Included among Benoist’s portraits of nobility is Portrait d’une négresse, made in 1800, six years after the abolishment of slavery in France. It depicts a woman of African descent, wrapped in luxurious white fabric and seated in an ancien régime chair, a favorite furniture staple in any aristocratic or wealthy household. One of her breasts is exposed, and she looks directly at the viewer.
The pose of Benoist’s sitter echoes the form of the La Bella portraits of Venetian painters, Giorgione and Titian. These were usually reserved for women of great stature or nobility.
Giorgione’s Laura shows Laura di Nove (wife of Count Hugues de Sade) as a young bride, holding laurel (a symbol of chastity and virtue) and a veil (an indication of marriage). Her breast is exposed, which some scholars believe to represent beauty as well as loyalty in matrimony. *****
Titian’s Girl in a Fur is done in the same style of Giorgione’s Laura. While some art historians believe that Titian’s sitter was a prostitute, it is also plausible that the sitter was a member of the wealthy class, evident by the fur coat, the pearl crusted headpiece, necklace, and earrings. All of these items were incredibly expensive, even for affluent members of the Renaissance. She has a similar pose to that of Laura and Benoist’s sitter, creating a connection between these portraits to the genre of the “ideal beauty.” To place Portrait d’une négresse in this grouping becomes a significant statement, Benoist’s négresse is an ideal beauty, despite not possessing the pale skin of her predecessors and contemporaries.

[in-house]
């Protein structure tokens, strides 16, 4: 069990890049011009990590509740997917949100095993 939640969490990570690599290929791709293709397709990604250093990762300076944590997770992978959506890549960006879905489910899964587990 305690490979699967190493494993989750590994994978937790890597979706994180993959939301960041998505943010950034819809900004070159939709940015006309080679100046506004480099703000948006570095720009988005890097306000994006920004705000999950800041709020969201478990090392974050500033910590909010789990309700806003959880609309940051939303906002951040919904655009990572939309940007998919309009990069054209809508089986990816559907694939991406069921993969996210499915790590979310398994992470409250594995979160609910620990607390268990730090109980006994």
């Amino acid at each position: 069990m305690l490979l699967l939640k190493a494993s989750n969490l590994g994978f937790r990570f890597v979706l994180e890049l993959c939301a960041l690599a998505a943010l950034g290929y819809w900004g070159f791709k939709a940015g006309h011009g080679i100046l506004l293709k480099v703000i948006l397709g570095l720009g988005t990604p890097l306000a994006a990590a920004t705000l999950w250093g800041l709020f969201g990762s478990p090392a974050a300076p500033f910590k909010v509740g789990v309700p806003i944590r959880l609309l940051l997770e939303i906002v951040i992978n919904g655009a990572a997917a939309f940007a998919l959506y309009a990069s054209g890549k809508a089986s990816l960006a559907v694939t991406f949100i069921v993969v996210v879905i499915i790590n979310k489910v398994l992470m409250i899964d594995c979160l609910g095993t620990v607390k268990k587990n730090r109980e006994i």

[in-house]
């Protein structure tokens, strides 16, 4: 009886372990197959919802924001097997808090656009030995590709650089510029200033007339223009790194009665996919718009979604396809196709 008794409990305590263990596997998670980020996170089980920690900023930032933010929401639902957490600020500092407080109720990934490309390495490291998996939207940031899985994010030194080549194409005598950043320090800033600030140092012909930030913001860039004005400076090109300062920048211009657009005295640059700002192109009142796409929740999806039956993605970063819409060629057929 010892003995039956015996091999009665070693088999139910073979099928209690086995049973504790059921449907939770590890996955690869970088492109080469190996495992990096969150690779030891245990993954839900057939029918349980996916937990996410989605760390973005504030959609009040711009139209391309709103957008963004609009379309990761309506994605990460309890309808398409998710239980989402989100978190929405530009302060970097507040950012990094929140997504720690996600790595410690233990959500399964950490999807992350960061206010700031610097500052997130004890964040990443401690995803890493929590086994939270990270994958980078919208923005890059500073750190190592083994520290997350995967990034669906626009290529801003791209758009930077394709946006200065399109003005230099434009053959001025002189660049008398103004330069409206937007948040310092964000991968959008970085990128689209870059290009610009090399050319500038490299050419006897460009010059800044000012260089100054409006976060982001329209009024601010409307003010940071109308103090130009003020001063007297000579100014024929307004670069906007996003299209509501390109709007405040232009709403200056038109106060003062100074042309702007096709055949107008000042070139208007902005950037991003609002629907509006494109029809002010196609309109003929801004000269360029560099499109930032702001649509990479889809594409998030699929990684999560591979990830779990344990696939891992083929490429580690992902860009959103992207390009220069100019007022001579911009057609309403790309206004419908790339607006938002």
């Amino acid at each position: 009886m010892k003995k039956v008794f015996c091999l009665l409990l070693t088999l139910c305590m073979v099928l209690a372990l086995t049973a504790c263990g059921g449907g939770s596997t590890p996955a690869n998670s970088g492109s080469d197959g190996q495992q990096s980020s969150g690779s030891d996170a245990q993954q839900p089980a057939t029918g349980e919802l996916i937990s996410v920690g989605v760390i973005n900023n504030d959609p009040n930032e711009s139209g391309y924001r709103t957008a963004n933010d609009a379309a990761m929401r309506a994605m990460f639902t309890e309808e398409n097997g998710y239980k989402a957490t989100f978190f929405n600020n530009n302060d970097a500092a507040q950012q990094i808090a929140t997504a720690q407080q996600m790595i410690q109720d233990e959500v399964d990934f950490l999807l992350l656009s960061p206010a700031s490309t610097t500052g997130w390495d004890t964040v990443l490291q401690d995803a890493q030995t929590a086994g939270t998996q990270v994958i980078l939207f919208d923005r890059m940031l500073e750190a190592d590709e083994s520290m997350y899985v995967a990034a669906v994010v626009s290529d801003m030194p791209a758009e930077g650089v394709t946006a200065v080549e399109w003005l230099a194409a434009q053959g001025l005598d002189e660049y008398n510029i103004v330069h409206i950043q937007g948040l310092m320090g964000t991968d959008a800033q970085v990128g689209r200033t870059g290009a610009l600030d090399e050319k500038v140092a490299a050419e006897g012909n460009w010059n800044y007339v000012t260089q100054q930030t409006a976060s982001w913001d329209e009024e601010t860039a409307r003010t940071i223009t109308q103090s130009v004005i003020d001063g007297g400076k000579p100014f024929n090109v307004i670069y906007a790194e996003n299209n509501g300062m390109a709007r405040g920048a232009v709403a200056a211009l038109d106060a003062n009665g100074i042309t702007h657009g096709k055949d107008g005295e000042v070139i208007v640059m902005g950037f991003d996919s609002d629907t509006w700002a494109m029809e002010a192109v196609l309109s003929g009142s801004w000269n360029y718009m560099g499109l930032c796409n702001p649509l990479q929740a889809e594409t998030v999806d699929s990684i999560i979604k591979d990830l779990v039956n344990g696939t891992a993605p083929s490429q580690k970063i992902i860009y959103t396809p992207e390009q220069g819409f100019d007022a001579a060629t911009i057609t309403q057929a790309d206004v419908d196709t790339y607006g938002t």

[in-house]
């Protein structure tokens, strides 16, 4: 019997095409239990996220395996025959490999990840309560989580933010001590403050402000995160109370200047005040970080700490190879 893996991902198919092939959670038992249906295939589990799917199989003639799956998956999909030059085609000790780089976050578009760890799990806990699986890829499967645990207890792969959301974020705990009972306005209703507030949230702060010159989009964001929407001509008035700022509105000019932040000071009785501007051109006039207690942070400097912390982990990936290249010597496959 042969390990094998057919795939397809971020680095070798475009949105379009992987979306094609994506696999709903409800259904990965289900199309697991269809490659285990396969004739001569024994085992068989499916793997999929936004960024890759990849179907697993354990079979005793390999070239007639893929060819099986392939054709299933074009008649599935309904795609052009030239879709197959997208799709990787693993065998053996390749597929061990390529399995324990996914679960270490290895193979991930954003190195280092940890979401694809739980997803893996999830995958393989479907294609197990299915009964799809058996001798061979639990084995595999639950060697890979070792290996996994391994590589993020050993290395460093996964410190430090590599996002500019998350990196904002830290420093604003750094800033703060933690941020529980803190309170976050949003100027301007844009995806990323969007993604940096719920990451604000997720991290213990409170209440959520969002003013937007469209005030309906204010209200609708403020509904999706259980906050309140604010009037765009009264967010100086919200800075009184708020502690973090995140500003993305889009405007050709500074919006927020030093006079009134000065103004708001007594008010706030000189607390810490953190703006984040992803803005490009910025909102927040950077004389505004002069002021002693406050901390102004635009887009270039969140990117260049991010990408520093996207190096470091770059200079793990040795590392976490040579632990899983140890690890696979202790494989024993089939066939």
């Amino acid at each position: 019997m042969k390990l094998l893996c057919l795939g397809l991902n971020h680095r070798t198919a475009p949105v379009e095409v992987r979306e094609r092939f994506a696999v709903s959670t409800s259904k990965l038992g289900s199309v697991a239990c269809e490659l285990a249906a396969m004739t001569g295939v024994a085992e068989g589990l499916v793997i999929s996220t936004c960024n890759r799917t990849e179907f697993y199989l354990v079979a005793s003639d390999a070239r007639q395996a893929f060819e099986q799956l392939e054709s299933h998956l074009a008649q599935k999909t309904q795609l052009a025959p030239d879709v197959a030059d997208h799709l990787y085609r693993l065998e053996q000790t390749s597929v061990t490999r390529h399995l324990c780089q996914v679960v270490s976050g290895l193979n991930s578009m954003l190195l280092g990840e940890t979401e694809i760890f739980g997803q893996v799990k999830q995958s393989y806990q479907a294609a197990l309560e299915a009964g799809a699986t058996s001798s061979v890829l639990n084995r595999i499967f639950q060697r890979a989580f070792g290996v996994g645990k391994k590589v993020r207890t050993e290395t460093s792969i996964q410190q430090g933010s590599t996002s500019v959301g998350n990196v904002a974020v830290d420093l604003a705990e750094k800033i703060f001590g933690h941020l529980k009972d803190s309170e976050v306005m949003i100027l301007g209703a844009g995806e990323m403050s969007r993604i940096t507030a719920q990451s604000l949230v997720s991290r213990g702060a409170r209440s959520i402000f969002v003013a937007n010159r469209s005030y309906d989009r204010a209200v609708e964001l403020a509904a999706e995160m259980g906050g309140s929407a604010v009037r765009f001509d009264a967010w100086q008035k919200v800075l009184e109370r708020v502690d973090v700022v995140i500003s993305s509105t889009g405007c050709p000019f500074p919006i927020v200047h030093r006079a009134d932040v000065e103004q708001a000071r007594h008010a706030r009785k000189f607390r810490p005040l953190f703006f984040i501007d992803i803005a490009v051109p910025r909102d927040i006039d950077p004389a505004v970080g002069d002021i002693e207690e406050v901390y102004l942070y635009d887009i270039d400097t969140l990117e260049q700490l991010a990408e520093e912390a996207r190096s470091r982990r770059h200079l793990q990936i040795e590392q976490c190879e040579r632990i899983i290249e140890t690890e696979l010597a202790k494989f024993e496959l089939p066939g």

Benoist exhibited this at the 1800 Salon and quickly became a symbol of not only women’s emancipation but served as an image for rights for black people in France.
Another version of the Negress of the Colonies is in the collection of the Met, though not on view: https://www.metmuseum.org/art/collection/search/231788
Frel, Jirí, Roman Portraits in the Getty Museum. Philbrook An Center and The J. Paul Getty Museum, 1981.
Norbert Schneider, The Art of the Portrait: 1420-1670. Taschen, 2002. https://www.scribd.com/doc/50555507/Schneider-N-The-Art-of-the-Portrait-2002